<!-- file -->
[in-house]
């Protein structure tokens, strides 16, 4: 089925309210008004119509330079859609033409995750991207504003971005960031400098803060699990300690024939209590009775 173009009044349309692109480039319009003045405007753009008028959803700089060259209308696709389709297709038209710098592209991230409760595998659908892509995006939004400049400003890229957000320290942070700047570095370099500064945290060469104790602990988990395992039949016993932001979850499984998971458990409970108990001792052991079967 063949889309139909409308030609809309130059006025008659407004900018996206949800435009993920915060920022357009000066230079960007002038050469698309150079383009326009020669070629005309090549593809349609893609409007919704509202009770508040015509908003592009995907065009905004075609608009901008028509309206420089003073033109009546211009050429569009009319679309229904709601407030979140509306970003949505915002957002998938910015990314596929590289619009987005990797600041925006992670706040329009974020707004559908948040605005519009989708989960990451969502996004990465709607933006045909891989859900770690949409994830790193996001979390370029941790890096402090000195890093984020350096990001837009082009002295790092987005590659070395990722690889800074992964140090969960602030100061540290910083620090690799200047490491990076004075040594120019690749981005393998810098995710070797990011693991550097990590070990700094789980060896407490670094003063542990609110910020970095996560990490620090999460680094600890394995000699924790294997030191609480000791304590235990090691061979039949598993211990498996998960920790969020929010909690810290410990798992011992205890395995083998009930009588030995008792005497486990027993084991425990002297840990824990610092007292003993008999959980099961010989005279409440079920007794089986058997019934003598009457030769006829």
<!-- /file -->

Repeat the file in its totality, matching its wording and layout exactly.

[in-house]
């Protein structure tokens, strides 16, 4: 089925309210008004119509330079859609033409995750991207504003971005960031400098803060699990300690024939209590009775 173009009044349309692109480039319009003045405007753009008028959803700089060259209308696709389709297709038209710098592209991230409760595998659908892509995006939004400049400003890229957000320290942070700047570095370099500064945290060469104790602990988990395992039949016993932001979850499984998971458990409970108990001792052991079967 063949889309139909409308030609809309130059006025008659407004900018996206949800435009993920915060920022357009000066230079960007002038050469698309150079383009326009020669070629005309090549593809349609893609409007919704509202009770508040015509908003592009995907065009905004075609608009901008028509309206420089003073033109009546211009050429569009009319679309229904709601407030979140509306970003949505915002957002998938910015990314596929590289619009987005990797600041925006992670706040329009974020707004559908948040605005519009989708989960990451969502996004990465709607933006045909891989859900770690949409994830790193996001979390370029941790890096402090000195890093984020350096990001837009082009002295790092987005590659070395990722690889800074992964140090969960602030100061540290910083620090690799200047490491990076004075040594120019690749981005393998810098995710070797990011693991550097990590070990700094789980060896407490670094003063542990609110910020970095996560990490620090999460680094600890394995000699924790294997030191609480000791304590235990090691061979039949598993211990498996998960920790969020929010909690810290410990798992011992205890395995083998009930009588030995008792005497486990027993084991425990002297840990824990610092007292003993008999959980099961010989005279409440079920007794089986058997019934003598009457030769006829």